Fed Can’t Celebrate Yet as Investors Expect Rates, Inflation to Remain Elevated
If they’d been offered today’s economy a year ago – with inflation downgraded from emergency to mere headache, still-low unemployment, and growth that’s slowed without stalling – the world’s top central bankers would’ve taken it like a shot.
That doesn’t mean anyone at Jackson Hole, where Federal Reserve chief Jerome Powell and his peers meet this week, is likely to declare mission accomplished.
One example of the fragile backdrop to this year’s gathering: Even in the US, which has the rosiest numbers among major economies, two-thirds of 602 respondents in Bloomberg’s latest Markets Live Pulse survey say the Fed has yet to conquer inflation.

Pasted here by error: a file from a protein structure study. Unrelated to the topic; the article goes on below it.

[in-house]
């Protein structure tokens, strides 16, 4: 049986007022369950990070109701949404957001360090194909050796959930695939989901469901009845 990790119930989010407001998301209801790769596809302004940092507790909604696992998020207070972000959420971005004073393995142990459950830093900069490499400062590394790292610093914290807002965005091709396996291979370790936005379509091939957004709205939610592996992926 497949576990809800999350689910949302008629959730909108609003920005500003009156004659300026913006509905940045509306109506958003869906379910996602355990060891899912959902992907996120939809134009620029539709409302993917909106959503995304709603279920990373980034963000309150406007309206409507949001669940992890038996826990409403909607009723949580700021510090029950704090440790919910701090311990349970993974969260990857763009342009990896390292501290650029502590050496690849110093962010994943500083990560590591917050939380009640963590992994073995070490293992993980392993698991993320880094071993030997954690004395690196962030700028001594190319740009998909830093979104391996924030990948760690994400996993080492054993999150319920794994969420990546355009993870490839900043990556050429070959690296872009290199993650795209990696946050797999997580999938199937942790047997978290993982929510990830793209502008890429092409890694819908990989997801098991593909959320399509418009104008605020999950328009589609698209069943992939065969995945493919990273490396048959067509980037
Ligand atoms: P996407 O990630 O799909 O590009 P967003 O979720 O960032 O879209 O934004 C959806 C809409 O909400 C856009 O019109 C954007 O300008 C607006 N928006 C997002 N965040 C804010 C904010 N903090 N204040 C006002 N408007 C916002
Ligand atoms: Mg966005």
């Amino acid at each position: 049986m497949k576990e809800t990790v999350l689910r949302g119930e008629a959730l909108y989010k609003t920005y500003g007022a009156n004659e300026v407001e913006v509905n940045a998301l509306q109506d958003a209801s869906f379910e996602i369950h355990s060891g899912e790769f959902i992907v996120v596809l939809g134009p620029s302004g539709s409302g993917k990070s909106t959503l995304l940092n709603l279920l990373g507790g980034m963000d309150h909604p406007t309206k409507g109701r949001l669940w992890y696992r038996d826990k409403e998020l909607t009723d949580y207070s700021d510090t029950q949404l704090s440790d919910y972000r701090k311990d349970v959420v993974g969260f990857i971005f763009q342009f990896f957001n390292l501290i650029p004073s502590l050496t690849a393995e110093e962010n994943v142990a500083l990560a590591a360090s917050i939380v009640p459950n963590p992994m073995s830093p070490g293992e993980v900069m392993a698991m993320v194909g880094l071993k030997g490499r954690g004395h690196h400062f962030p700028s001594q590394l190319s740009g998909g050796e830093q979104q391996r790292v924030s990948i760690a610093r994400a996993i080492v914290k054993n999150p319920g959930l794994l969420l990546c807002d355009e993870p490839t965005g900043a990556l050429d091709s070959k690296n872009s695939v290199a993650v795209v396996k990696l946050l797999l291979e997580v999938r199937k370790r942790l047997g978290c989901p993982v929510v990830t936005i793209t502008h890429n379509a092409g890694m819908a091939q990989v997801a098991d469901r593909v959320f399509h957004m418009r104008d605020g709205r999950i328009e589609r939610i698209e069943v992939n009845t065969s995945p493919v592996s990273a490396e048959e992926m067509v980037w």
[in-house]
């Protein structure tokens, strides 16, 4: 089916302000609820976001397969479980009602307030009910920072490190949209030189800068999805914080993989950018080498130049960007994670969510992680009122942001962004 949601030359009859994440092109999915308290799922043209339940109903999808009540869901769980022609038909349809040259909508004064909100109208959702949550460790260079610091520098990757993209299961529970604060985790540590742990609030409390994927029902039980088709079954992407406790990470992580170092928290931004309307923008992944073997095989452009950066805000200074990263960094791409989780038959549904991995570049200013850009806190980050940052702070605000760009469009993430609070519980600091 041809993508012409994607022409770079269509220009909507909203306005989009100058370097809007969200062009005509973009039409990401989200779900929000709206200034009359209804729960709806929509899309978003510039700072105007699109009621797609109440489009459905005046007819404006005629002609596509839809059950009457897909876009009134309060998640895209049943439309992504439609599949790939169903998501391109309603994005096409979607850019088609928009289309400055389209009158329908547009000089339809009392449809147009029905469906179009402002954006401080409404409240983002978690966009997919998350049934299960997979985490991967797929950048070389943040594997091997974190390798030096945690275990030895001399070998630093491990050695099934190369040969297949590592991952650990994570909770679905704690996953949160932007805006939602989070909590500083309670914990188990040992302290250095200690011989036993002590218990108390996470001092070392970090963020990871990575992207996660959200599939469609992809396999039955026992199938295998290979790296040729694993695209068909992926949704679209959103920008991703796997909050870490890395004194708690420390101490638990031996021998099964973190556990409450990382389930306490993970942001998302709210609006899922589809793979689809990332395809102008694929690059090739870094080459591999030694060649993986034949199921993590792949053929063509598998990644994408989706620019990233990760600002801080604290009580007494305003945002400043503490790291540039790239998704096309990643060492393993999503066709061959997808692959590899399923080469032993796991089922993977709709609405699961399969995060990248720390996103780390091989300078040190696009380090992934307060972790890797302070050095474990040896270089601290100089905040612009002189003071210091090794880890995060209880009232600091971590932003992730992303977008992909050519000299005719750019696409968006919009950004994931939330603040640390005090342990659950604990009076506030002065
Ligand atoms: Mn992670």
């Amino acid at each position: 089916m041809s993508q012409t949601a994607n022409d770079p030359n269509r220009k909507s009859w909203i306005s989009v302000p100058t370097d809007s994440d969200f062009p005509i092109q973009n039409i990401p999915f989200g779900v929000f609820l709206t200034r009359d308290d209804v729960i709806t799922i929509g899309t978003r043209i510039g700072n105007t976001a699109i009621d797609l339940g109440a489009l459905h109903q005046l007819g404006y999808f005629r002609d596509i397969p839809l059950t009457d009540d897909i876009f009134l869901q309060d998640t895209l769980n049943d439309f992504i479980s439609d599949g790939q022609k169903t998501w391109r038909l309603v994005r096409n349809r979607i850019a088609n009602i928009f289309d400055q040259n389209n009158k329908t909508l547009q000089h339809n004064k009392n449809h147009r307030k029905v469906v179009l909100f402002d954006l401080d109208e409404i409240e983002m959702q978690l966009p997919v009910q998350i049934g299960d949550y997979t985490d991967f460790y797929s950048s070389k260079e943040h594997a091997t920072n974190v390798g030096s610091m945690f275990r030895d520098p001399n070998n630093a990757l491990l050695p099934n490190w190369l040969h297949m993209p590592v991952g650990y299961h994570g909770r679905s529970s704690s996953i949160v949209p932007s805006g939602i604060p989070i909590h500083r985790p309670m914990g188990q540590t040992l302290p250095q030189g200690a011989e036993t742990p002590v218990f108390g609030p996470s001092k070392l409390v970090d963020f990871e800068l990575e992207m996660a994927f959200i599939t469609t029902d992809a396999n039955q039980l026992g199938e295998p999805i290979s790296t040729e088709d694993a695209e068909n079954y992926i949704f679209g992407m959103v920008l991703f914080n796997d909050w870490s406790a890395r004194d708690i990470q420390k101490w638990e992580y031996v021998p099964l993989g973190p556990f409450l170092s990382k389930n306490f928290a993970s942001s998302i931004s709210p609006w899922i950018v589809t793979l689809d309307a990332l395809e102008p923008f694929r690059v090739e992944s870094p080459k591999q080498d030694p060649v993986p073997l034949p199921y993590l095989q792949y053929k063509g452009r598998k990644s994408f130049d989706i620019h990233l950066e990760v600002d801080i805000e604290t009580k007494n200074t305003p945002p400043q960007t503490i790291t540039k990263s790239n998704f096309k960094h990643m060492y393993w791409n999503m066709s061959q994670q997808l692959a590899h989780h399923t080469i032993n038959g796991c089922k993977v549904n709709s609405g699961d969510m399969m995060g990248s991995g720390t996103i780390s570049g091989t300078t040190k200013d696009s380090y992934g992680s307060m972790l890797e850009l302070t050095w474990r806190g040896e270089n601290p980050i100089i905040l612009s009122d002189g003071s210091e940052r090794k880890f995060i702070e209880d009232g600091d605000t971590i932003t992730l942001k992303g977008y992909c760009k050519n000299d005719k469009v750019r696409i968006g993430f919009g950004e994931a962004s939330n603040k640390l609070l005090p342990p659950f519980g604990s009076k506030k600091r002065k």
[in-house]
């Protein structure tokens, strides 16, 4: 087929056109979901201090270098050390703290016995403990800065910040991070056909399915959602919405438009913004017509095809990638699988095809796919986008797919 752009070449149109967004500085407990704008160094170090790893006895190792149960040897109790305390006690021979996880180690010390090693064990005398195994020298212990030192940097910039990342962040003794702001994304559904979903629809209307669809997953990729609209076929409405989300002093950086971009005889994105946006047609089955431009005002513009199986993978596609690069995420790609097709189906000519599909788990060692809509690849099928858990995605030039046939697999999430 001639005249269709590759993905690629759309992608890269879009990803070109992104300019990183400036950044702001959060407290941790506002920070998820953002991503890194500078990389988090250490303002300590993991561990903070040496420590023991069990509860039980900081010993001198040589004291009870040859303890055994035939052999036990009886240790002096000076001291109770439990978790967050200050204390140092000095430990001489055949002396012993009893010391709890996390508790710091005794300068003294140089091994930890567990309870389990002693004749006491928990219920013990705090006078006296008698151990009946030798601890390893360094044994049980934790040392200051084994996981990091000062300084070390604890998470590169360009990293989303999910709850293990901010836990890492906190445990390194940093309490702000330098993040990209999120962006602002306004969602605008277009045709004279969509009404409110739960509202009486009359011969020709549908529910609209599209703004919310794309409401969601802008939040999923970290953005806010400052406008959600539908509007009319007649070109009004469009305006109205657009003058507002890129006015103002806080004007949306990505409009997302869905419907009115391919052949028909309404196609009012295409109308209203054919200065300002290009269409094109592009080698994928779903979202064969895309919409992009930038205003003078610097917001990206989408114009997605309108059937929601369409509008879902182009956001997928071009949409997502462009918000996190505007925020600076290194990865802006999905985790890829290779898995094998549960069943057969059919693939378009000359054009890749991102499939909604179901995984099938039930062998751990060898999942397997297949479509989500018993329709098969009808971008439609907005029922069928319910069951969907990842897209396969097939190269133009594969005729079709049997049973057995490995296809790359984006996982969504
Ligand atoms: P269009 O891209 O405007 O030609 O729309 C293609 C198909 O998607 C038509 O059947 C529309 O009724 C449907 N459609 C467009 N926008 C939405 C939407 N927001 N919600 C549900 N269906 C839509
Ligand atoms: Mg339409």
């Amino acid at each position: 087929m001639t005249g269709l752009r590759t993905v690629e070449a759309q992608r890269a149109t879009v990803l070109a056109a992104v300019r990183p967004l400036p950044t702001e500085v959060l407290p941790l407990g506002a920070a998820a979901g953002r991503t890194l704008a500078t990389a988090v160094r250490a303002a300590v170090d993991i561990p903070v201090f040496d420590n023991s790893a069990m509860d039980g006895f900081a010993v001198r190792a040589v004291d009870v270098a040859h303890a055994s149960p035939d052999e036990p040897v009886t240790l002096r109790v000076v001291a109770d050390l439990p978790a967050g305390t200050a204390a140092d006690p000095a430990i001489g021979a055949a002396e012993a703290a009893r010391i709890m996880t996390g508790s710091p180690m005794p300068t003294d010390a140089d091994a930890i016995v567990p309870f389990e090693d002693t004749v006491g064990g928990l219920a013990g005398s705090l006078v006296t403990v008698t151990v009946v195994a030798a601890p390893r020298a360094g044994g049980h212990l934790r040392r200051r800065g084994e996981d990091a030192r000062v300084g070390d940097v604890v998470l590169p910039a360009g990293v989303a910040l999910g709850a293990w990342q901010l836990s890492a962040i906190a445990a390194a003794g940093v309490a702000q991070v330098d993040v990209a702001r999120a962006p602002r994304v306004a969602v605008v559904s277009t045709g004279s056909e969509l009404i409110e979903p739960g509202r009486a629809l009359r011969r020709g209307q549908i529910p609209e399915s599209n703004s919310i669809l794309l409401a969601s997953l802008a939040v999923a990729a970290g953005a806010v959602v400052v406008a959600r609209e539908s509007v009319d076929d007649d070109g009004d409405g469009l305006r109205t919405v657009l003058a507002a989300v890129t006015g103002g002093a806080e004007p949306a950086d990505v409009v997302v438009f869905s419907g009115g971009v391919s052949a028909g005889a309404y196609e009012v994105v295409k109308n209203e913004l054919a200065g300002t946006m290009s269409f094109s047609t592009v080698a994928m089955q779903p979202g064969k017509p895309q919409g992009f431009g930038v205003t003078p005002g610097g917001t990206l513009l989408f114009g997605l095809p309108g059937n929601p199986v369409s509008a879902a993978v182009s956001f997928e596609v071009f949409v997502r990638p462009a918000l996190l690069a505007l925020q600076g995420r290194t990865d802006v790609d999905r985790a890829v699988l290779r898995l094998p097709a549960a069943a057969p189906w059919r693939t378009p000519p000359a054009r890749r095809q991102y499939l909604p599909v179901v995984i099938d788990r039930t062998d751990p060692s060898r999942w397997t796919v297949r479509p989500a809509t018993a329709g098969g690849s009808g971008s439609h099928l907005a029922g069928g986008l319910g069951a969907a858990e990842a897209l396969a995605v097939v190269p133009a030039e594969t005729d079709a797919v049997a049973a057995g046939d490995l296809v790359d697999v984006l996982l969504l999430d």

Powell and Co. can’t be sure they’ve raised interest rates high enough to tame prices. They’re even less clear about how long policy will have to stay tight –- increasingly the dominant question for financial markets. Over 80% of those surveyed said Powell’s Jackson Hole speech will reinforce the message of a hawkish hold.
“We could see ourselves in this 5+ percent benchmark risk-free rate environment for the foreseeable period of time – perhaps into mid-2024 or beyond,” says Jerome Schneider, head of short-term portfolio management and funding at Pacific Investment Management Co., which oversees $1.8 trillion in assets.